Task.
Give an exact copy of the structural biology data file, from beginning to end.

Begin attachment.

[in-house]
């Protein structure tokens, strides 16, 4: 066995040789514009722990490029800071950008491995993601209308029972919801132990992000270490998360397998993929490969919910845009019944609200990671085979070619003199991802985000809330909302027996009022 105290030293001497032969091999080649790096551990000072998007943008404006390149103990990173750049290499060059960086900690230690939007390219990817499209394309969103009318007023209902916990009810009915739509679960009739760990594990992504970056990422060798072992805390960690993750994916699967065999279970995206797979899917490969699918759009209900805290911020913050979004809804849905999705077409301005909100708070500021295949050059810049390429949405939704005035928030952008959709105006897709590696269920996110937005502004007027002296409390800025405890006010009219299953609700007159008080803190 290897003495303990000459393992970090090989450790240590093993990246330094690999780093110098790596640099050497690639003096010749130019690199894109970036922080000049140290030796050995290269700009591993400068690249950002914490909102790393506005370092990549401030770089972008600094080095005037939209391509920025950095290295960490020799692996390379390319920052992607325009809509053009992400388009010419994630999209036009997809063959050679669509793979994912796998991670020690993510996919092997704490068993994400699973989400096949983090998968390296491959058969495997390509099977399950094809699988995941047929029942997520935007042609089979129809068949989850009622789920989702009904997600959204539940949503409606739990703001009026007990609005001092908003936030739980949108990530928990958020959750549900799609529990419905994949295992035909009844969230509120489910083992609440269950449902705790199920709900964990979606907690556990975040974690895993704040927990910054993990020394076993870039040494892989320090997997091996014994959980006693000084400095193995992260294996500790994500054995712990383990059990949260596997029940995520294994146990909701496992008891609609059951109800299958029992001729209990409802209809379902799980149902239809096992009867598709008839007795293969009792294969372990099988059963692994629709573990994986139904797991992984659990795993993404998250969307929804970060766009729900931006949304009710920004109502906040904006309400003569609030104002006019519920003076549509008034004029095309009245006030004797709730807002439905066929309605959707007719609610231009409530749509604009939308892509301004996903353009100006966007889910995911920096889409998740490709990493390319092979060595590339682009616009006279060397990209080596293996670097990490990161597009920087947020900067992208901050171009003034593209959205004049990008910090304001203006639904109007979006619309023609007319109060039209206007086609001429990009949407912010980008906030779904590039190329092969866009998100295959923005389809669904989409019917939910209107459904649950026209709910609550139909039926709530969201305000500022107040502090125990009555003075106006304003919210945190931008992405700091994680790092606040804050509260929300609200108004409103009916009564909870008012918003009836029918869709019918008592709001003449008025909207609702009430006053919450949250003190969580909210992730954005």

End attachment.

[in-house]
């Protein structure tokens, strides 16, 4: 066995040789514009722990490029800071950008491995993601209308029972919801132990992000270490998360397998993929490969919910845009019944609200990671085979070619003199991802985000809330909302027996009022 105290030293001497032969091999080649790096551990000072998007943008404006390149103990990173750049290499060059960086900690230690939007390219990817499209394309969103009318007023209902916990009810009915739509679960009739760990594990992504970056990422060798072992805390960690993750994916699967065999279970995206797979899917490969699918759009209900805290911020913050979004809804849905999705077409301005909100708070500021295949050059810049390429949405939704005035928030952008959709105006897709590696269920996110937005502004007027002296409390800025405890006010009219299953609700007159008080803190 290897003495303990000459393992970090090989450790240590093993990246330094690999780093110098790596640099050497690639003096010749130019690199894109970036922080000049140290030796050995290269700009591993400068690249950002914490909102790393506005370092990549401030770089972008600094080095005037939209391509920025950095290295960490020799692996390379390319920052992607325009809509053009992400388009010419994630999209036009997809063959050679669509793979994912796998991670020690993510996919092997704490068993994400699973989400096949983090998968390296491959058969495997390509099977399950094809699988995941047929029942997520935007042609089979129809068949989850009622789920989702009904997600959204539940949503409606739990703001009026007990609005001092908003936030739980949108990530928990958020959750549900799609529990419905994949295992035909009844969230509120489910083992609440269950449902705790199920709900964990979606907690556990975040974690895993704040927990910054993990020394076993870039040494892989320090997997091996014994959980006693000084400095193995992260294996500790994500054995712990383990059990949260596997029940995520294994146990909701496992008891609609059951109800299958029992001729209990409802209809379902799980149902239809096992009867598709008839007795293969009792294969372990099988059963692994629709573990994986139904797991992984659990795993993404998250969307929804970060766009729900931006949304009710920004109502906040904006309400003569609030104002006019519920003076549509008034004029095309009245006030004797709730807002439905066929309605959707007719609610231009409530749509604009939308892509301004996903353009100006966007889910995911920096889409998740490709990493390319092979060595590339682009616009006279060397990209080596293996670097990490990161597009920087947020900067992208901050171009003034593209959205004049990008910090304001203006639904109007979006619309023609007319109060039209206007086609001429990009949407912010980008906030779904590039190329092969866009998100295959923005389809669904989409019917939910209107459904649950026209709910609550139909039926709530969201305000500022107040502090125990009555003075106006304003919210945190931008992405700091994680790092606040804050509260929300609200108004409103009916009564909870008012918003009836029918869709019918008592709001003449008025909207609702009430006053919450949250003190969580909210992730954005």